There are a lot of programs, applications, and online services to help you be more organized and have a better schedule. There are ways to manage to-do lists, to create to-do lists and to create and print calendars. I’m even working on an ADD Planner application to help with people with ADHD improve organization and scheduling. However, there is an unfortunate side effect to some of these time savers, they can make procrastination worse.
However, bookmark management is absolutely terrible in Google Chrome. There are no tags for bookmarks, which is just dumb. Furthermore, when you open your bookmark manager, every one of your bookmark folders is expanded by default, which defeats the entire purpose of folders. In other words, bookmarks are useless in Google Chrome. When I want to bookmark something, I literally open Firefox and paste the URL into it, and then bookmark it there.
Too Many Bookmarks?
The strange thing is, that for all of the technically savvy, demanding internet users that use Google Chrome, there is a shocking lack of complaints about how bookmarks are implemented in Chrome. That got me thinking.
Do I have too many bookmarks?
The answer is a resounding YES. I not only have bookmarks that I have no idea what they are for, I have FOLDERS of bookmarks that I don’t know the purpose of. I opened some of these mystery bookmarks and still don’t know what I ever saved them.
Did I think it was a good webpage design?
Did I really care about Colorado crystals at some point?
Do I really want to sign up to be a volunteer for a non-profit organization five states away?
It was about this time that a little light bulb went on.
The reason I have many of these bookmarks is because I meant to do something with them LATER.
I have another extension for Firefox called Read It Later which essentially bookmarks webpages for you to read later. It is so full that I could never hope to read half of what is in there. What’s worse, is that while I regularly add pages to Read It Later, I never actually go in an read any of them.
Computer Enabled Procrastination
Everyone procrastinates but people with attention deficit disorder have a whole extra layer of procrastination tendencies. Procrastination for us with ADD comes in two very sneaky forms.
- Procrastinating to avoid uninteresting tasks
- Procrastinating to avoid being distracted
The first is not uncommon whether you have attention deficit hyperactivity disorder or not. However, for those with ADHD, it can be tougher to notice.
My wife, who does not have ADD, knows when she is procrastinating. Sometimes, she does it anyway. There are many times when I don’t even realize that I’m procrastinating.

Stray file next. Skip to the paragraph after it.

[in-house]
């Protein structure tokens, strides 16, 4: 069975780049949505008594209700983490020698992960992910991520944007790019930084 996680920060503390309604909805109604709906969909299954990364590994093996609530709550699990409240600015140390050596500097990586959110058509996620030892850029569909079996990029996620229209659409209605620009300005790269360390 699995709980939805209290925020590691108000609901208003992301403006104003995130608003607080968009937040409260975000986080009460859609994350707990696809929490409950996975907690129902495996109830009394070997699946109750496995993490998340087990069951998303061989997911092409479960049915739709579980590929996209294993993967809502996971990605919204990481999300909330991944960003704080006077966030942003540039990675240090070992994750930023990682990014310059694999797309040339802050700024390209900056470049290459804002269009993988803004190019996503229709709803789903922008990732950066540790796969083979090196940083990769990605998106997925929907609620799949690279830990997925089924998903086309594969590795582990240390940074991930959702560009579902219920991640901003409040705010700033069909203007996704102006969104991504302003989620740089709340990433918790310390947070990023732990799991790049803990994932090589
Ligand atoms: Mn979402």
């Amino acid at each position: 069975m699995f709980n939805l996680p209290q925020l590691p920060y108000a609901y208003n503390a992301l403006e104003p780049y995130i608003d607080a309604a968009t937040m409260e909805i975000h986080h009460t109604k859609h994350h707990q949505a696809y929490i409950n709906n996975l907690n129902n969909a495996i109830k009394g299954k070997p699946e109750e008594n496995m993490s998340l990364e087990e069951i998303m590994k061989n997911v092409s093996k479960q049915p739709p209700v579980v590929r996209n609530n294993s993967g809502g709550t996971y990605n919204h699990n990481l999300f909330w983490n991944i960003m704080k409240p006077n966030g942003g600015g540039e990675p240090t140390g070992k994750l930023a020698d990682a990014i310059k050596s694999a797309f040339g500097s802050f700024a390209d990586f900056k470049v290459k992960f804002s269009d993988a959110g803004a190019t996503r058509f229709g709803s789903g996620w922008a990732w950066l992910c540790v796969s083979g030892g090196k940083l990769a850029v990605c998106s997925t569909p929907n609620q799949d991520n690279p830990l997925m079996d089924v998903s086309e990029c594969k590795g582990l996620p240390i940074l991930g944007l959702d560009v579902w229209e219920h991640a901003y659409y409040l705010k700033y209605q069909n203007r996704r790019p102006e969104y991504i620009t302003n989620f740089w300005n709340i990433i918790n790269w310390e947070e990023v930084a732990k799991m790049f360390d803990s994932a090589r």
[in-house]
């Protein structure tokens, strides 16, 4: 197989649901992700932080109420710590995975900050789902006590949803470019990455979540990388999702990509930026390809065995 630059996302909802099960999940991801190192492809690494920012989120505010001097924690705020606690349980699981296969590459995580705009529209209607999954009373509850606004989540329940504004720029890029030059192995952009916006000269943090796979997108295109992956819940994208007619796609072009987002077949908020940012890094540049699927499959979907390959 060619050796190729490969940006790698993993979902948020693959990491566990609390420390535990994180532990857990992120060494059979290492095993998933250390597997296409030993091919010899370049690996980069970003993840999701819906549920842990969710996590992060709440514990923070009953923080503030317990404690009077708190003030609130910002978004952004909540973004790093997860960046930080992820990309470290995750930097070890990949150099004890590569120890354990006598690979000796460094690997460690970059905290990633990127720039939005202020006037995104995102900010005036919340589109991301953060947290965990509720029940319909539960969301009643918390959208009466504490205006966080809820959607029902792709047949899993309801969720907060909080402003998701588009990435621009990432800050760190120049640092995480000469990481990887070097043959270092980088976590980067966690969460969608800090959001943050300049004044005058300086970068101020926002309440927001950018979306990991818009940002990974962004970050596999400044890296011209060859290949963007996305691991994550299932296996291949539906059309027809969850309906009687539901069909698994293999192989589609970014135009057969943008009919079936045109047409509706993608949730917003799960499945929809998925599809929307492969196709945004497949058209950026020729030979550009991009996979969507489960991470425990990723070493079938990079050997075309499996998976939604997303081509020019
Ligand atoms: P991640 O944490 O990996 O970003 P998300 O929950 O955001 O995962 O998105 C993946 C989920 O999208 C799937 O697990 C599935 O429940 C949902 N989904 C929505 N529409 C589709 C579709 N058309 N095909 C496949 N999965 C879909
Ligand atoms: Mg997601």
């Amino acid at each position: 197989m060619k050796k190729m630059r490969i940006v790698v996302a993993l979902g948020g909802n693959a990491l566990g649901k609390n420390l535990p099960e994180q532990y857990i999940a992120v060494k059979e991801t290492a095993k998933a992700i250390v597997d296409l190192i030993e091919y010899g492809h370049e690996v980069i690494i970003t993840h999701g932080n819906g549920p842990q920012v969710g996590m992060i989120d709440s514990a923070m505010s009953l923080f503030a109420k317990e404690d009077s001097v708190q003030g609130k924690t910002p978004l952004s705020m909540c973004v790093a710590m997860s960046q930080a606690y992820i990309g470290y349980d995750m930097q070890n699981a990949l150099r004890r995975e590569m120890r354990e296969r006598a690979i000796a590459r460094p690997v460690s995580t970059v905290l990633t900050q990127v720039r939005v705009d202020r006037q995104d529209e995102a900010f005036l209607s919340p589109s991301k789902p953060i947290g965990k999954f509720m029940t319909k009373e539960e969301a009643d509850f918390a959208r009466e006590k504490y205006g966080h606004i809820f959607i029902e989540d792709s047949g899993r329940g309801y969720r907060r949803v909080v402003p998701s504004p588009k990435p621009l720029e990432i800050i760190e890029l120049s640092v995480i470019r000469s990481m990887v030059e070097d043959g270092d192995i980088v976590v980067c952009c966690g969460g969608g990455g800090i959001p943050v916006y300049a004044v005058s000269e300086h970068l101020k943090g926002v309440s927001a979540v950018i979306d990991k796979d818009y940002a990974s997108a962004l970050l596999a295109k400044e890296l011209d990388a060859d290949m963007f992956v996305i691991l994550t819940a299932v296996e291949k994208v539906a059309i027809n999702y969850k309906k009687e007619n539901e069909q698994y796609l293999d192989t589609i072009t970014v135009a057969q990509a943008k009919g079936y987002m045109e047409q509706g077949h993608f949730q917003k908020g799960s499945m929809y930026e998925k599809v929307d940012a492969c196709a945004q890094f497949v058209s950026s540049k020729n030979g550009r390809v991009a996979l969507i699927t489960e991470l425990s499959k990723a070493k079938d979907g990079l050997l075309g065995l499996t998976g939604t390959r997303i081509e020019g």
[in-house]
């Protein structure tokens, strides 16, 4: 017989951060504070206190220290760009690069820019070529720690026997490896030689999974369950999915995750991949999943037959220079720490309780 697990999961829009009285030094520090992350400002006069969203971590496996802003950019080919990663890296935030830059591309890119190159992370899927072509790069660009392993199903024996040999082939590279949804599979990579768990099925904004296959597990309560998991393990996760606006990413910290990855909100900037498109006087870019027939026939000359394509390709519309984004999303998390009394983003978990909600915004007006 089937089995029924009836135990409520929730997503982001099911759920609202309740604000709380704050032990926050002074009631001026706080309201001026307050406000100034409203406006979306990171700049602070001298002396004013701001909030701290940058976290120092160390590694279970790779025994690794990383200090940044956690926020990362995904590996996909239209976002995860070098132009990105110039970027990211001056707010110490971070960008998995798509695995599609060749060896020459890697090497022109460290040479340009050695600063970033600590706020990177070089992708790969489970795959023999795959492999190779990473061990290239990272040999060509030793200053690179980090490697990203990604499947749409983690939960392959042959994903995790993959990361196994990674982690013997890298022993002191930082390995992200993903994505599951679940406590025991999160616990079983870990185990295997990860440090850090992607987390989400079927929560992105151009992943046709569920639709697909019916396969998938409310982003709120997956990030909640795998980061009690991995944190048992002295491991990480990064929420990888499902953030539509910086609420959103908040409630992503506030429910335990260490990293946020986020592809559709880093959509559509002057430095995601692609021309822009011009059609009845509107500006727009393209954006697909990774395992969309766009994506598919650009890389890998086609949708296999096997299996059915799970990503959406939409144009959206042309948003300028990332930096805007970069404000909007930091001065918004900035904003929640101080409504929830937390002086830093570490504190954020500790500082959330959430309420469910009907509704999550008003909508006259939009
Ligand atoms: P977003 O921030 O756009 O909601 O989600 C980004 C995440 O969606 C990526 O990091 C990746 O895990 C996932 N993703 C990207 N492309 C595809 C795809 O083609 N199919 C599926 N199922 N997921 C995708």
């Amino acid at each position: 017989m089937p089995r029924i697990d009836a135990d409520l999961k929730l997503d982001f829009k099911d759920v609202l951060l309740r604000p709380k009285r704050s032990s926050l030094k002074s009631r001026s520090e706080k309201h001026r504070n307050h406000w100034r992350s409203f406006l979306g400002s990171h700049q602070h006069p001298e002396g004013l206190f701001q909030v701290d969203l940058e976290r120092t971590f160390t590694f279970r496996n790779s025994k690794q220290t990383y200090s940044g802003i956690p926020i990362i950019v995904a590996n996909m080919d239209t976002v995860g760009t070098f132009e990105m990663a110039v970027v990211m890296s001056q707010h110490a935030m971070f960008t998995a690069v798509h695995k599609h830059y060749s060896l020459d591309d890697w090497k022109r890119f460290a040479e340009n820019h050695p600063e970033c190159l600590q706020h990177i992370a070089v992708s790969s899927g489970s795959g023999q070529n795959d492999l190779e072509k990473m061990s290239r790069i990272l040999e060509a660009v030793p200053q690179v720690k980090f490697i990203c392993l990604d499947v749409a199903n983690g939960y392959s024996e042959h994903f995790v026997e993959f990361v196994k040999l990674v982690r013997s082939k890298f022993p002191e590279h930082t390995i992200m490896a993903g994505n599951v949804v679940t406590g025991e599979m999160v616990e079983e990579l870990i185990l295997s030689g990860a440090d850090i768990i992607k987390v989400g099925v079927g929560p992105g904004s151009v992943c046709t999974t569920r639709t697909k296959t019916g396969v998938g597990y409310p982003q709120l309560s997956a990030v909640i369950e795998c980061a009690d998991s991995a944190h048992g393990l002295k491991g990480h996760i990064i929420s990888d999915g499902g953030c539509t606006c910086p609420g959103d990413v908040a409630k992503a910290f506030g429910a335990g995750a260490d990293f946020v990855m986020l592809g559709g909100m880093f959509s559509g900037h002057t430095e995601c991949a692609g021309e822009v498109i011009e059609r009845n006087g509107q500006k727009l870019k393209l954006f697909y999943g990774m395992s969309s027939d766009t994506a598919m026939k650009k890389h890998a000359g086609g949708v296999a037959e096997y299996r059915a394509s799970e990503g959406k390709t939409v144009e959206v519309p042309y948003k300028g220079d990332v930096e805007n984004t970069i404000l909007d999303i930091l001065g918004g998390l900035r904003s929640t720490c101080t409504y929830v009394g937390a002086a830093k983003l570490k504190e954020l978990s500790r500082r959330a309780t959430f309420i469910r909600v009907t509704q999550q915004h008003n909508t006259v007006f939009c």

It is most common when I’m online. One moment I’m diligently researching a freelance writing article and the next I’m reading about World War II bombers thanks to an intriguing link from the Smithsonian website. Having been unknowingly distracted, it isn’t until I manually check in with myself that I realize I’ve moved off task.
At that point in time, I will either:
a) Chastise myself, close the window and return immediately to work
b) Decide I’ll do better later, and keep reading
c) BOOKMARK the webpage so I can read it later when I have free time
Which, brings us to procrastination type #2.
After being diagnosed with ADD you begin to try and not indulge your ADHD habits. ADD medications don’t solve everything they say, over and over again. You also have to change your habits and ways of exhibiting ADD behaviors. To do so, you try and notice when you are ADDing and then, stop it.
One method of trying to accomplish this is to put aside distractions until “later,” in other words procrastinating.
If you are putting off something that is distracting you from work or other important tasks, then that is good procrastination, even if it is technically procrastinating.
What I have noticed is that my bookmarks and my Read It Later list are filled with things that I meant to get around too, either productively or leisurely. For example, there are dozens of programming tutorials or tips that I have bookmarked to look at later. There are also dozens of “interesting” things to read.
Either way, those bookmarks are procrastinated tasks that were never completed.
It’s time for a new standard. From now on, bookmarks are reserved for known-useful references and functions, not for things to get back to. If it can’t be done now, I will leave a tab open in the browser. When there are too many tabs, choices will have to be made. In the end, virtually none of the “get back to” tabs will ever be read. After all, life is too interesting and new distractions appear every day.
Whenever I have free time, I can be assured that there will be numerous useful, interesting, entertaining or provocative things ready and waiting before my eyes without every clicking a link or opening a bookmark folder. Thus, those that were saved will be forever on the to-do lists, at least, that is, until they are finally purged as too old.
Do you procrastinate with bookmarks? Do you productively (or not) use Read It Later, or the like? Let me know.